Fortress is of the QOTSA staple, ‘sweet song wrapped in melancholic rock,’ hitherto heard in Suture Up Your Future and I Never Came, with added whizz and whirr by way of keys and slide-guitar; it’s steady, easy listening, and arguably the only dud on the record.

Head Like a Haunted House announces the arrival of both drummer and bassist, the latter of whom heads the frantic rollercoaster, well matched with breathless bravado, ‘A misdiagnosis with the most-est,’ disjointed drugginess, ‘Drink the kool-aid and swallow the pills/Say that you don’t and you won’t but you will’ and more macho mumbo-jumbo on vocals. It’s a loopy, satisfying ride, vying with the opening track for head-banger of the album.

Un-Reborn Again is thick and fuzzy, a rhythmic rocker speaking to an age of cheesy synth and singing to youthful days long bygone. Another effective about-face pulls the beat from under the listener, now nodding along to a luscious orchestral breakdown, complete with soulful lead and backing vocals laid over violins; beautiful stuff.

The coherence of a freewheeling bass-line, ethereal keywork and incremental progressions on guitar in Hideaway is affecting at worst and truly poignant at best; QOTSA more than suit this style, as exemplified in I Appear Missing and …Like Clockwork, and further perfected in this peach.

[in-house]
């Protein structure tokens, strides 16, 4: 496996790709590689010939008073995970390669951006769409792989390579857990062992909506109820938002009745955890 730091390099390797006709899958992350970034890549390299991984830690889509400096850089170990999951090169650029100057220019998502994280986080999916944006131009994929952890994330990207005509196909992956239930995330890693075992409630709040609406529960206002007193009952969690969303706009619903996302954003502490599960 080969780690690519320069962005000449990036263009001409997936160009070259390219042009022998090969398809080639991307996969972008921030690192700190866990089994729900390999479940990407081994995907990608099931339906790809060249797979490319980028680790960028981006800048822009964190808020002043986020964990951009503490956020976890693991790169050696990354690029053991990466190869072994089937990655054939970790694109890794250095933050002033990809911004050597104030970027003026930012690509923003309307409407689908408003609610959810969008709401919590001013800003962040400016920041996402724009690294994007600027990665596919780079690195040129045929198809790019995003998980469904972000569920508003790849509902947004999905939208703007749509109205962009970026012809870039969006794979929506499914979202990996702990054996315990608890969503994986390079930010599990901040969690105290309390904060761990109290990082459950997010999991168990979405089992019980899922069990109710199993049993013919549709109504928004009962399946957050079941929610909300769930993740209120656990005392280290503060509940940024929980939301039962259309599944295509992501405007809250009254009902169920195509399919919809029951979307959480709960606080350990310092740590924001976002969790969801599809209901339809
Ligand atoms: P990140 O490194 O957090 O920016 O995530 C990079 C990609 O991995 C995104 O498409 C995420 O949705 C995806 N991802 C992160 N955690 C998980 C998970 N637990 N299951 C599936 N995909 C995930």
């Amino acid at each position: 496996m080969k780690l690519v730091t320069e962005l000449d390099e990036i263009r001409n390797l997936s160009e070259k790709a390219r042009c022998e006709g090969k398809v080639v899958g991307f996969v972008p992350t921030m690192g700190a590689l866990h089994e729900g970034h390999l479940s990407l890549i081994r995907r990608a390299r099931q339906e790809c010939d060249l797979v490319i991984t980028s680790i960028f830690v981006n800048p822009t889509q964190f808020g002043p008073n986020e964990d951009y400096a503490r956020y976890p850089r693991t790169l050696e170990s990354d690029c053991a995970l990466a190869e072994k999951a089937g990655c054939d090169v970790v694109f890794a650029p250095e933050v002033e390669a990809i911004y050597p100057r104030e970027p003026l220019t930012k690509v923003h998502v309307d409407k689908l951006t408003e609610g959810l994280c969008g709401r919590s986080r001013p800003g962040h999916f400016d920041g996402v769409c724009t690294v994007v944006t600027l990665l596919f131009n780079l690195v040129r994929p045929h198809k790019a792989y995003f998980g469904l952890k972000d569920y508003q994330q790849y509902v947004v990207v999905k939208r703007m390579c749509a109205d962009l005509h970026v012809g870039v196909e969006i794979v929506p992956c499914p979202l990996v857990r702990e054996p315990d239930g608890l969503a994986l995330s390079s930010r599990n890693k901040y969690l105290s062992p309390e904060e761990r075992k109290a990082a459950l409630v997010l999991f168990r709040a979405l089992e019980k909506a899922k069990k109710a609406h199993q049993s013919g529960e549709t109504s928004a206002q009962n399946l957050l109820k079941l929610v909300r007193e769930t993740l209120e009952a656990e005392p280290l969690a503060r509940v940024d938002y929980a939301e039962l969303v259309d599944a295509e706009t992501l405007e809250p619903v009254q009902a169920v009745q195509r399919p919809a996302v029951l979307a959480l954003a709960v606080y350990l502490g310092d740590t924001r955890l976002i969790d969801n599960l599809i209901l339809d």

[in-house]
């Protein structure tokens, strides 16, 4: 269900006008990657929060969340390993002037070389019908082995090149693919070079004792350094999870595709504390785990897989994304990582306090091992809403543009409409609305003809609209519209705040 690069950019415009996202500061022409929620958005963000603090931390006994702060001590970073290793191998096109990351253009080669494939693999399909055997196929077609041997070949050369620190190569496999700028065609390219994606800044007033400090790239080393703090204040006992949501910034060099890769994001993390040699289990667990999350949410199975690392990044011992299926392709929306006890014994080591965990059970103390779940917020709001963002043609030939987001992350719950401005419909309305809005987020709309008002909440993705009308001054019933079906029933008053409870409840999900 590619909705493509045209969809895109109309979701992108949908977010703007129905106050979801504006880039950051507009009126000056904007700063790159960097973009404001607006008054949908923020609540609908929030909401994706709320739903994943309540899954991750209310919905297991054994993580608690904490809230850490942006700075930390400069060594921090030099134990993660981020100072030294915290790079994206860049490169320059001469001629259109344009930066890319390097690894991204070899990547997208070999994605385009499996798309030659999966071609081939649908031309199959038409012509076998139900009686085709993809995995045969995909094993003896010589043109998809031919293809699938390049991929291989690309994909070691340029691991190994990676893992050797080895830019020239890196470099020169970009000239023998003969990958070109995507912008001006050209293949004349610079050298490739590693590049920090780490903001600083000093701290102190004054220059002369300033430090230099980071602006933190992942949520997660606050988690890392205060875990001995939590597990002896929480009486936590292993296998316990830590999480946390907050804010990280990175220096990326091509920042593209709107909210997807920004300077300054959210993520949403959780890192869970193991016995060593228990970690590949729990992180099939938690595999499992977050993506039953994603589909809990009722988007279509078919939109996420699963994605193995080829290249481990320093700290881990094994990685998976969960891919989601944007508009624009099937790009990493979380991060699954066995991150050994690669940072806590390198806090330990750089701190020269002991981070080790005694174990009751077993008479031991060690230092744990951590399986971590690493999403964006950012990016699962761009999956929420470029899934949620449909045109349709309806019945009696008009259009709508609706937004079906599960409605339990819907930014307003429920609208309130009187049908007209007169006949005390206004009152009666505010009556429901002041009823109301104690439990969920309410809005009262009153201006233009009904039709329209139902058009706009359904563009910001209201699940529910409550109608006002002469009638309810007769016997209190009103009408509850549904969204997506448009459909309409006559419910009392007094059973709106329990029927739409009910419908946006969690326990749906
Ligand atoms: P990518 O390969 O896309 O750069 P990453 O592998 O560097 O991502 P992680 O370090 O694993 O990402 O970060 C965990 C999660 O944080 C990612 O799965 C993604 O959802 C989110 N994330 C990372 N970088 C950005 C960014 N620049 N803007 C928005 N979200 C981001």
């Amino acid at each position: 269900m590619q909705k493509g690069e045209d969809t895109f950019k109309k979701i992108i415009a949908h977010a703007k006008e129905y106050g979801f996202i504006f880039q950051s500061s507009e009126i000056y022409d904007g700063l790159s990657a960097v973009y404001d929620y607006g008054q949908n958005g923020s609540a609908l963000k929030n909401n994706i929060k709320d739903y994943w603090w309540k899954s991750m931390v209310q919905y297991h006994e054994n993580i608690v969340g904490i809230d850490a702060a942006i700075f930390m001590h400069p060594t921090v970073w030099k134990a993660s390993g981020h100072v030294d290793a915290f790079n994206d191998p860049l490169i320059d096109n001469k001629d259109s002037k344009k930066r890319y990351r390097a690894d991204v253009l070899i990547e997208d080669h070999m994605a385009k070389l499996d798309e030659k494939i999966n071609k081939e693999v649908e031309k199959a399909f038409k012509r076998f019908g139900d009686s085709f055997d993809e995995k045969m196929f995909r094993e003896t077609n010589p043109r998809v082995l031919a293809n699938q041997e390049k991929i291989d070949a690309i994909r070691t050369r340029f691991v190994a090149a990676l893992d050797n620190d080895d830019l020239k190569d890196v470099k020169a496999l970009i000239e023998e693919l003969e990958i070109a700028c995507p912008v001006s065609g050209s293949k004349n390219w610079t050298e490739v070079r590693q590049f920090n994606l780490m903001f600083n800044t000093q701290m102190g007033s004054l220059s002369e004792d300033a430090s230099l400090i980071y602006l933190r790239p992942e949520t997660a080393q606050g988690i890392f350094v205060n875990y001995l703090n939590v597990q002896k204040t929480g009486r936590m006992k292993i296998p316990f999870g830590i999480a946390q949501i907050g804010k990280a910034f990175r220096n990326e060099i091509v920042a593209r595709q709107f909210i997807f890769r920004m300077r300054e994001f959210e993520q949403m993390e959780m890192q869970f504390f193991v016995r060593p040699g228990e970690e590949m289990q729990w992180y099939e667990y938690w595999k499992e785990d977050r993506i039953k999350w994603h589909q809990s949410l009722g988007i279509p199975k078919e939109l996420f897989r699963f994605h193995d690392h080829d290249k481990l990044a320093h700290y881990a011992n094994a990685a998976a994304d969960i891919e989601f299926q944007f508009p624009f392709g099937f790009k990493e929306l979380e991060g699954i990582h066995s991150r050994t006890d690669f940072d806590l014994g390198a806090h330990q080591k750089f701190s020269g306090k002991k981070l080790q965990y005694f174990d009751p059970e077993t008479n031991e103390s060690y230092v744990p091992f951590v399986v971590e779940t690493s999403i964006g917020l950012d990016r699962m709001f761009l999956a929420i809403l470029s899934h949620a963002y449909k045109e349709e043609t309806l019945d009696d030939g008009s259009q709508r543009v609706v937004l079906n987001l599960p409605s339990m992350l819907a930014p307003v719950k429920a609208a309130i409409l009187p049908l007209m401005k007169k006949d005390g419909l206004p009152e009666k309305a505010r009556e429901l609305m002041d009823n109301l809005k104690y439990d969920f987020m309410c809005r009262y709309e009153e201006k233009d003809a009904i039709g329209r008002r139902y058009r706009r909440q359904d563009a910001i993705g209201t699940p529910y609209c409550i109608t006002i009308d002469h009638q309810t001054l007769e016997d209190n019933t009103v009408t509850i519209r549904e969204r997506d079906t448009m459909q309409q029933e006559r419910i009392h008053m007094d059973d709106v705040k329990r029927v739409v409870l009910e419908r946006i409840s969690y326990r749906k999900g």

The Evil Has Landed speaks to how far they’ve come from, yet just how close they’ve stuck to, their bread and butter: sassy, slightly feminine, irresistible sing-along rock ‘n’ roll. It’s been a whole decade since ‘Era Vulgaris,’ yet one can hear the rapid riffing of 3’s and 7’s, the macabre intonations of Sick, Sick, Sick. It’s all a bit disjointed, until it is (counter-intuitively) brought together in a crescendo leading to the best—or, rather, my favourite—about-face on the album at the five minute mark: ‘Here… we… come!/Get out of the way-ay! Care not… what the people say-ay!’ Beautiful, inspired, prompt: they take risks boldly on the album and this track; for its finesse and spiritedness in execution, it works out.